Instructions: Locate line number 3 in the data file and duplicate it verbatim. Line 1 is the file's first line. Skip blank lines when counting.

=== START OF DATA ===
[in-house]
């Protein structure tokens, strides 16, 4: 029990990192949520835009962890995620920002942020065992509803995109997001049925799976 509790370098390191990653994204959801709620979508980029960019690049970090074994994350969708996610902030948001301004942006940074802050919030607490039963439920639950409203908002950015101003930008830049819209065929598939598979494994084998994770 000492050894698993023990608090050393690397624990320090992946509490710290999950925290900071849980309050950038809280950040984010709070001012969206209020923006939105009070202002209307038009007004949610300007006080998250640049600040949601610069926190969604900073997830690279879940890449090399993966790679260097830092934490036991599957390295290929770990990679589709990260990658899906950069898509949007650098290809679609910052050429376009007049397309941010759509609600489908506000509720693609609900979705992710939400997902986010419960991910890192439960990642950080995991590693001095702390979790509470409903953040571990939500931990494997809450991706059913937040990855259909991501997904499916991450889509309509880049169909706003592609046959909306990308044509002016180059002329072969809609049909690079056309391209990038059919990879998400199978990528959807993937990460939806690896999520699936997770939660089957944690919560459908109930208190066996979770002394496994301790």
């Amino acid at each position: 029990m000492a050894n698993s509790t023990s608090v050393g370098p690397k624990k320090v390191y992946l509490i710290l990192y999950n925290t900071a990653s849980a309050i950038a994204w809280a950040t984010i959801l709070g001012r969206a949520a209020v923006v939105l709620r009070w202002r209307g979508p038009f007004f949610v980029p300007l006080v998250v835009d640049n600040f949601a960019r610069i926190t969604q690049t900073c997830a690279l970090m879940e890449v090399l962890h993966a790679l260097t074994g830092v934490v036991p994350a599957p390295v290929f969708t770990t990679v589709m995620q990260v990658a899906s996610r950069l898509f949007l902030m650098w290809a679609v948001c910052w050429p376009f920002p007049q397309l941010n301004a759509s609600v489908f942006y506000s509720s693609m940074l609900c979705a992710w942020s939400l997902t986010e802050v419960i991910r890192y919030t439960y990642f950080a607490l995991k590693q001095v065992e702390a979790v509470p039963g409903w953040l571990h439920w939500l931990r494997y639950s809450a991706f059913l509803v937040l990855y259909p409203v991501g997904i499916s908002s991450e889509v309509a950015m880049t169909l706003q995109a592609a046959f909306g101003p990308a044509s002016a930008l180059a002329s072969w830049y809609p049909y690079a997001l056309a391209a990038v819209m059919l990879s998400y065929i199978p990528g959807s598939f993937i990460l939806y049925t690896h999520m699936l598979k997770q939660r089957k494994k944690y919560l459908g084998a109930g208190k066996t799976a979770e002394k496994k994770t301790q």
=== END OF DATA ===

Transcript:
């Amino acid at each position: 029990m000492a050894n698993s509790t023990s608090v050393g370098p690397k624990k320090v390191y992946l509490i710290l990192y999950n925290t900071a990653s849980a309050i950038a994204w809280a950040t984010i959801l709070g001012r969206a949520a209020v923006v939105l709620r009070w202002r209307g979508p038009f007004f949610v980029p300007l006080v998250v835009d640049n600040f949601a960019r610069i926190t969604q690049t900073c997830a690279l970090m879940e890449v090399l962890h993966a790679l260097t074994g830092v934490v036991p994350a599957p390295v290929f969708t770990t990679v589709m995620q990260v990658a899906s996610r950069l898509f949007l902030m650098w290809a679609v948001c910052w050429p376009f920002p007049q397309l941010n301004a759509s609600v489908f942006y506000s509720s693609m940074l609900c979705a992710w942020s939400l997902t986010e802050v419960i991910r890192y919030t439960y990642f950080a607490l995991k590693q001095v065992e702390a979790v509470p039963g409903w953040l571990h439920w939500l931990r494997y639950s809450a991706f059913l509803v937040l990855y259909p409203v991501g997904i499916s908002s991450e889509v309509a950015m880049t169909l706003q995109a592609a046959f909306g101003p990308a044509s002016a930008l180059a002329s072969w830049y809609p049909y690079a997001l056309a391209a990038v819209m059919l990879s998400y065929i199978p990528g959807s598939f993937i990460l939806y049925t690896h999520m699936l598979k997770q939660r089957k494994k944690y919560l459908g084998a109930g208190k066996t799976a979770e002394k496994k994770t301790q």